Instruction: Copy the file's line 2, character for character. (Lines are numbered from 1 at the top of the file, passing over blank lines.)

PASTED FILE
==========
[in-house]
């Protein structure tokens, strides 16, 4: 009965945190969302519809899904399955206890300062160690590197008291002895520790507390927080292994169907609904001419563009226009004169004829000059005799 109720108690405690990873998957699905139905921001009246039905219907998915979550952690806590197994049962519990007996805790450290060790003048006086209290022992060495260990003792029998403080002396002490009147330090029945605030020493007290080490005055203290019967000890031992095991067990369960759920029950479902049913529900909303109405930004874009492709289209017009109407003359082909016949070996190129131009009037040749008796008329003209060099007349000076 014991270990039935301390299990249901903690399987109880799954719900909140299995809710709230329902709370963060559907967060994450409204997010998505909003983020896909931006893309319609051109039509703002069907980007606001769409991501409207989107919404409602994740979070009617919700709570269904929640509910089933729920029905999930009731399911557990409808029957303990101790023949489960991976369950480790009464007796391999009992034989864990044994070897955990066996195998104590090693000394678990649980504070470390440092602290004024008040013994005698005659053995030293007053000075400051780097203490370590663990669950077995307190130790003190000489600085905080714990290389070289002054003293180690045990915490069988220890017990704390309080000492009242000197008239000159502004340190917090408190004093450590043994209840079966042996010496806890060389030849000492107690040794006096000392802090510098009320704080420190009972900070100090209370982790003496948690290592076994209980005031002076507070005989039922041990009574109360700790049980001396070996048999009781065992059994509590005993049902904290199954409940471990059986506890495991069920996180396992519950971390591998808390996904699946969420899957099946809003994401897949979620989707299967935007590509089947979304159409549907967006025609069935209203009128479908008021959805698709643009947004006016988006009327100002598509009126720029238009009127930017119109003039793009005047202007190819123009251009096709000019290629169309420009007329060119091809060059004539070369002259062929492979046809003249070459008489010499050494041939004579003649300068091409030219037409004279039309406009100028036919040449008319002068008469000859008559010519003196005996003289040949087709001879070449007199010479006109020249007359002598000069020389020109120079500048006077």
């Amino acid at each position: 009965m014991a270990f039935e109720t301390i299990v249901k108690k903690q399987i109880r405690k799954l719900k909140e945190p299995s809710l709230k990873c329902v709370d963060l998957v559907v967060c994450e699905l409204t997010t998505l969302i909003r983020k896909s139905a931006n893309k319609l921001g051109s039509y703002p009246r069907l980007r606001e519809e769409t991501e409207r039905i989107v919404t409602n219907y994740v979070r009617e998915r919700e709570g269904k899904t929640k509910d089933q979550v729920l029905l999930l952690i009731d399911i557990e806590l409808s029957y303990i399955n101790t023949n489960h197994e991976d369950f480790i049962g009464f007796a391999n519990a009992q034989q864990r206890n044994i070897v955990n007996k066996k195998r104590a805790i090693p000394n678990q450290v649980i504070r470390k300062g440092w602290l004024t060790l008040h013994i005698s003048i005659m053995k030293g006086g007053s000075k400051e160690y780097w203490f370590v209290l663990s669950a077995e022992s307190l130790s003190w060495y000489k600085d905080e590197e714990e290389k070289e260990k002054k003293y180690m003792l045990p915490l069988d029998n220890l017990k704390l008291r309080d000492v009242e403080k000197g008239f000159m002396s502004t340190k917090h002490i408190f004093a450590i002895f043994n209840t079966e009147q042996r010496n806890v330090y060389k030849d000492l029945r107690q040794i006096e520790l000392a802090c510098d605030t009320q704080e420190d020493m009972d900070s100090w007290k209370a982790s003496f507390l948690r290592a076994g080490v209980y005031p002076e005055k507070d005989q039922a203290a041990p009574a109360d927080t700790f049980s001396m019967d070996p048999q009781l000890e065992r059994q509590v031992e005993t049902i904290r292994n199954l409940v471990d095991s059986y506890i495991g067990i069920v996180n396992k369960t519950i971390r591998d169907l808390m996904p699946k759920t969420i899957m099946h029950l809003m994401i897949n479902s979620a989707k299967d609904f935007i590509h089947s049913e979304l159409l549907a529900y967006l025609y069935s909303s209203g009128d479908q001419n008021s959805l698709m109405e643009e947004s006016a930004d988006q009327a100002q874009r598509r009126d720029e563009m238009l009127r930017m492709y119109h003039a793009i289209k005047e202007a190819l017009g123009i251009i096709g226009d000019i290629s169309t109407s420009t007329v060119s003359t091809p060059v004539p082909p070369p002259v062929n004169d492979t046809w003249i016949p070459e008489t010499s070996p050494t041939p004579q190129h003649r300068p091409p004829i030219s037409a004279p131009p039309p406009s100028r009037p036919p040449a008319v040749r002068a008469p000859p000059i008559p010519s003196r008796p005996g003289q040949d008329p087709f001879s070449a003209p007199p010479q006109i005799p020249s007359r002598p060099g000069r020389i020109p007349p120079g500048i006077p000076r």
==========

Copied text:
């Protein structure tokens, strides 16, 4: 009965945190969302519809899904399955206890300062160690590197008291002895520790507390927080292994169907609904001419563009226009004169004829000059005799 109720108690405690990873998957699905139905921001009246039905219907998915979550952690806590197994049962519990007996805790450290060790003048006086209290022992060495260990003792029998403080002396002490009147330090029945605030020493007290080490005055203290019967000890031992095991067990369960759920029950479902049913529900909303109405930004874009492709289209017009109407003359082909016949070996190129131009009037040749008796008329003209060099007349000076 014991270990039935301390299990249901903690399987109880799954719900909140299995809710709230329902709370963060559907967060994450409204997010998505909003983020896909931006893309319609051109039509703002069907980007606001769409991501409207989107919404409602994740979070009617919700709570269904929640509910089933729920029905999930009731399911557990409808029957303990101790023949489960991976369950480790009464007796391999009992034989864990044994070897955990066996195998104590090693000394678990649980504070470390440092602290004024008040013994005698005659053995030293007053000075400051780097203490370590663990669950077995307190130790003190000489600085905080714990290389070289002054003293180690045990915490069988220890017990704390309080000492009242000197008239000159502004340190917090408190004093450590043994209840079966042996010496806890060389030849000492107690040794006096000392802090510098009320704080420190009972900070100090209370982790003496948690290592076994209980005031002076507070005989039922041990009574109360700790049980001396070996048999009781065992059994509590005993049902904290199954409940471990059986506890495991069920996180396992519950971390591998808390996904699946969420899957099946809003994401897949979620989707299967935007590509089947979304159409549907967006025609069935209203009128479908008021959805698709643009947004006016988006009327100002598509009126720029238009009127930017119109003039793009005047202007190819123009251009096709000019290629169309420009007329060119091809060059004539070369002259062929492979046809003249070459008489010499050494041939004579003649300068091409030219037409004279039309406009100028036919040449008319002068008469000859008559010519003196005996003289040949087709001879070449007199010479006109020249007359002598000069020389020109120079500048006077």